The 93rd Academy Awards are almost here. And this year might be the celebration’s strangest year yet. The Oscars take place today, April 25, starting from 5 p.m. PT. The 93rd Academy Awards will look a little different this year. After delaying the show by two months, the Academy also changed awards eligibility, accommodating films released in 2020 through to February 2021. Movies released straight to digital platforms like HBO Max are also eligible for Oscars.
This, of course, is because of the coronavirus pandemic. Throughout last year, movie theaters closed, the production timelines on many movies shifted, and numerous studios opted to push back their 2020 films into 2021 (and beyond). Because of the delays, the Academy chose to move back the entire award show by a few months to give more movies a chance to premiere. The organization didn’t release its full list of nominees until 13 months after last year’s ceremony.
This — and other logistical nightmares that come with planning an event of this scale during a global pandemic — have left many wondering what the award ceremony will look like this year. On Sunday, viewers will finally get to see how the socially distanced ceremony will play out.
Oscars date and start time
The Oscars are spread over two locations this year: Los Angeles Union Station and its usual stomping ground, Dolby Theater. Only nominees, their guest and presenters have been given the green light to attend. Nominees who don’t attend won’t be allowed to Zoom in. Plus, since the show is a televised event, guests won’t have to wear a mask while the cameras are rolling.
US: The Oscars start at 5 p.m. PT/8 p.m. ET on Sunday, April 25.
UK: The Oscars start at 1 a.m. GMT on Monday, April 26.
Australia: The Oscars start at 10 a.m. AEST on Monday, April 26.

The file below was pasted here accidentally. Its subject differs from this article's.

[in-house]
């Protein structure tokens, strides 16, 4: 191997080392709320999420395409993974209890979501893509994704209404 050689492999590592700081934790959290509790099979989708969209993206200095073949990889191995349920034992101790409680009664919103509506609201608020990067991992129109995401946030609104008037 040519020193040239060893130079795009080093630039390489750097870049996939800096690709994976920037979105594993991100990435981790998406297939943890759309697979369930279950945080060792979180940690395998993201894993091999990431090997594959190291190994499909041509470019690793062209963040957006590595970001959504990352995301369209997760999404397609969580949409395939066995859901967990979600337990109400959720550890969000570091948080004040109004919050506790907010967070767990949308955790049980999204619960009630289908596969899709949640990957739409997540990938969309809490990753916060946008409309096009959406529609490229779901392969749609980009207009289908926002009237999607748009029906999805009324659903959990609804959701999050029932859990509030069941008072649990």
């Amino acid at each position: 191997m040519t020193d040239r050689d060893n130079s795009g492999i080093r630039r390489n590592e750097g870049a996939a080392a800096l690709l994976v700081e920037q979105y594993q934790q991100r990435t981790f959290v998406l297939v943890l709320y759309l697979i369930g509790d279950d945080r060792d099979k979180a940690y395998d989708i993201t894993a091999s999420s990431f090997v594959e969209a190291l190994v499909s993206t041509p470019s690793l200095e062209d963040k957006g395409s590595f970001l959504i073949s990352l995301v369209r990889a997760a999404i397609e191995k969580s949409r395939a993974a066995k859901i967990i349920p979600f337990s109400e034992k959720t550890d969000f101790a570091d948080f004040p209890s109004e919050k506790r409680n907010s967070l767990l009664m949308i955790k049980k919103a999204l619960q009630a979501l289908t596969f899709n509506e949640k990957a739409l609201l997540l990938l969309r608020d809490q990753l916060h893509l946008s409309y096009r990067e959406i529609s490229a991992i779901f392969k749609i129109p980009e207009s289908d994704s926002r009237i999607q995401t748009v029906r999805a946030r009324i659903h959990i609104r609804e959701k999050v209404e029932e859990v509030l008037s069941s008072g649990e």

WHAT’S DIFFERENT ABOUT THE OSCARS THIS YEAR?
Somewhat surprisingly — given that the pandemic is still very much a thing in Los Angeles County — the Oscars will remain an in-person event, with no participation via Zoom allowed. Still, the producers say they are taking precautions to keep everyone safe. The award show will broadcast from two locations, the Dolby Theater and Union Station, to keep attendees spread out.
This year’s show will likely be a whole lot weirder than typical ones, too. The producers — Jesse Collins, Stacey Sher, and Steven Soderbergh — have repeatedly said that they are approaching the ceremony as if it were a movie. What that means precisely remains to be seen.
One major change we do know about is that the musical performances for Best Original Song will take place before the actual award ceremony. If you want to catch the performances live, make sure you tune in for the pre-show, Oscars: Into the Spotlight.
HOW CAN I STREAM THE OSCARS?
As in previous years, you can watch the Oscars live on ABC. There are a few ways you can do this. Aside from tuning your TV to ABC, anyone with an eligible pay-TV package can stream the show via the ABC app or the ABC website. Both require that you log in with a valid cable or satellite TV subscription.
Subscribers of AT&T TV, FuboTV, Hulu + Live TV, and YouTube TV can also stream the Oscars live. People who subscribe to the standard tiers of Hulu will be able to watch the show on demand on the following day, Monday, April 26.
There’s always the option to pick up an over-the-air TV antenna, too. It’ll give you access to whatever local broadcast stations are within range of you — which usually includes the big four networks (ABC, CBS, Fox, and NBC) — for $20-30.
WHO ARE THE 2021 OSCAR NOMINEES?
Due to the pandemic, nominees from streaming platforms dominated the categories. Among the selections, Nomadland is favored to win some of the most prestigious awards of the night, including Best Picture and Best Director. The team behind Minari picked up an impressive six nominations, including ones for Best Picture and Best Original Screenplay. And the late Chadwick Boseman is currently the favorite for Best Actor for his role in Ma Rainey’s Black Bottom.
WHO IS HOSTING THE OSCARS?